For the past sixteen days, all St. Markers have been actively participating in Lion Term: a two-and-a-half-week Form-based experience. Each Form has its own theme and schedule of activities, with students getting involved in team-building, community service, and experiential learning. In addition, the Lions Roam program provides a global experience for its participants.
The theme of the III Form experience is "My Footprint" – examining how both individually and collectively students can affect the community around them. Through the lenses of environmental, economic, and social sustainability, students evaluate and understand the concept of community, exploring issues of self-awareness and personal identity while working to understand the impact of individuals on their communities andbeyond.
Five days of the III Form Lion Term experience was spent at Brantwood Camp in Greenfield, NH. Brantwood has been associated with St. Mark's for 98 years, and St. Markers have work as Brantwood counselors each summer, serving primarily low-income youth. At Brantwood this Lion Term, III Formers hiked, kept journals, learned campcraft, helped rebuild an outdoor chapel, worked at various projects and tasks, and got to know each other even better as classmates. Click here to see the III Form blog from Brantwood.
"Community Engagement" is the theme of the IV Form Lion Term experience. Students work in small groups to explore ideas of community leadership and social responsibility while serving and partnering with local organizations such as animal shelters, food pantries, soup kitchens, community farms, veterans groups, and family support programs. Throughout it all, St. Markers are challenged to learn how to effectively collaborate with others.
Students who complete the IV Form Lion Term will learn valuable lessons of agency, collaboration, and problem solving; skills in high demand in this 21st century world.
The V Form Lion Term experience engages smaller "cohorts" of students in "Critical Curiosity," discovering how their own interests drive the learning process. Students are given the opportunity for purposeful immersion in an area of genuine interest. This program takes advantage of the abundant intellectual resources and opportunities presented by living in New England. Collaboration, curiosity, critical thinking, and communication are central to the V Form Lion Term program. These important real-world skills that prepare students for college, careers, and life are supported and developed as students engage in their own unique Lion Term experience.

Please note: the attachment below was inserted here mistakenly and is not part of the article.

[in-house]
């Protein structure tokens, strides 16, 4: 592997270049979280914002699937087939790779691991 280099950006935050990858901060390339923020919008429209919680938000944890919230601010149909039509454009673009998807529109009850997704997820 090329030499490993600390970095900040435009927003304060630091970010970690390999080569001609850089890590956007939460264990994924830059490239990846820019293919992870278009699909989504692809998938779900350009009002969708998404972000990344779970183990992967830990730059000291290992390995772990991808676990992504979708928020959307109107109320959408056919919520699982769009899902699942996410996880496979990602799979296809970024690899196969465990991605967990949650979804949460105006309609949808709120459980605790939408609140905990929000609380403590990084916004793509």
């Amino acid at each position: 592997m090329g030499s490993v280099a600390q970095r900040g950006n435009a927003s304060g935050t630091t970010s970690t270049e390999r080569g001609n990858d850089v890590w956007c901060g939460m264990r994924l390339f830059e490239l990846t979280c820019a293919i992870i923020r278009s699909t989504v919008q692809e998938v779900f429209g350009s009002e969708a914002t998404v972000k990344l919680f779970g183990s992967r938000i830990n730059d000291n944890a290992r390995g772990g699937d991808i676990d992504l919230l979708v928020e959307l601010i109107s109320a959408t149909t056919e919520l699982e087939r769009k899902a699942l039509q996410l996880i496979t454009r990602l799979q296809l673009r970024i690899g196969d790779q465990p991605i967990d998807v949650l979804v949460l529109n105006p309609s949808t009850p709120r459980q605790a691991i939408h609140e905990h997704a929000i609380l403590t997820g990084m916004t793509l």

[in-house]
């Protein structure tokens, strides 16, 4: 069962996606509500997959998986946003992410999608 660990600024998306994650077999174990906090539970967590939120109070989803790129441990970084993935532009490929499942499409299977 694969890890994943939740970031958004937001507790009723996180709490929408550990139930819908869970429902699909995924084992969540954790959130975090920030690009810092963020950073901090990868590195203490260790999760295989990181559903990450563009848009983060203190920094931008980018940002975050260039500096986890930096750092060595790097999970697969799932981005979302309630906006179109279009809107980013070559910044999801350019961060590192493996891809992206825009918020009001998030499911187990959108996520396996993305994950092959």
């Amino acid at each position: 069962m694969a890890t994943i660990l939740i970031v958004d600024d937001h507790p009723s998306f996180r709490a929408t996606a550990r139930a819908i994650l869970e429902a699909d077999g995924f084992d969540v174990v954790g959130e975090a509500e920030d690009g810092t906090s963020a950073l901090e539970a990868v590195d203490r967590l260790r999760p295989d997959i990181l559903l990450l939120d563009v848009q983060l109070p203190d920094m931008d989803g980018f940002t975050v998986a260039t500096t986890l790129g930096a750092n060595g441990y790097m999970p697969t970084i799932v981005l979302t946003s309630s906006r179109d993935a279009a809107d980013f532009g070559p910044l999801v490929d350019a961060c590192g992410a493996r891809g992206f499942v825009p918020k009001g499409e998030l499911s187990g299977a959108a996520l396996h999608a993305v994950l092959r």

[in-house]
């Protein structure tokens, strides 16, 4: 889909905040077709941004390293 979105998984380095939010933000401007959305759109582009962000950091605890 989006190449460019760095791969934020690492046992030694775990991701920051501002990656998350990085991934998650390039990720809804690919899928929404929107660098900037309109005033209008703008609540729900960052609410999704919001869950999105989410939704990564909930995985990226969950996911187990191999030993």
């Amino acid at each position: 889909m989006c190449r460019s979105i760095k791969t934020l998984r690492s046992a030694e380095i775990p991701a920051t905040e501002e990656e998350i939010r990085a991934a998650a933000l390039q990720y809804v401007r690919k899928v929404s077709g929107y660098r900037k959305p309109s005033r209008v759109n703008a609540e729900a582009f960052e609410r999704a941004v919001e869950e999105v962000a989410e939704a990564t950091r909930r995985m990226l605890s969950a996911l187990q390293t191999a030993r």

Just a few of examples from this year's V Form Lion Term activities include three students involved in a music production course (writing, performing, producing, and recording an original song), six students building a therapeutic ball pit, five students working on footwear design, and five others designing and building a remote-controlled car. Click here to listen to the result of the music production cohort ("Brighton Lights" by Oysterwar—V Formers Matt Hart, Connor Berry, and Boyd Hall).
"Global Independence" is the focus of VI Formers for Lion Term. "How do I chart my own course?" each student is challenged to ask themselves. St. Markers then pursue their personal interests, passions, and goals as they relate to the world outside the School. Each VI Former submits a proposal for a personal course of study that will include an investigation of issues of character, leadership, and intellect.
As the culminating experience of both Lion Term and their time at St. Mark's, VI Formers work independently, supported by the St. Mark's community and enriched by the world beyond our walls. Internships, individual independent projects, off-campus jobs, and even international opportunities are central to the VI Form Lion Term. St. Markers work with adult mentors to facilitate their experiences. The VI Form Lion Term represents a final opportunity to polish the skills that will help our graduates live lives of leadership and service.
Finally, the Lions Roam program, which this year worked to unpack the cultural legacy of the Icelandic people. In a spring term course, a group of students studied Icelandic culture by investigating language, religion, customs, art, economy, government and social structure as seen through the lens of the natural environment. In order to better understand Iceland's present, students must first understand Iceland's rich history. The group then traveled to Iceland for two weeks. While investigating each cultural mode, students explored the role the natural world plays in crafting Iceland's sense of national identity. As a culminating assignment, students will craft a project proposal for their time abroad, based on an area of focus from the course. St. Markers blogged about their Lions Roam experience. Click here to see what they've had to say.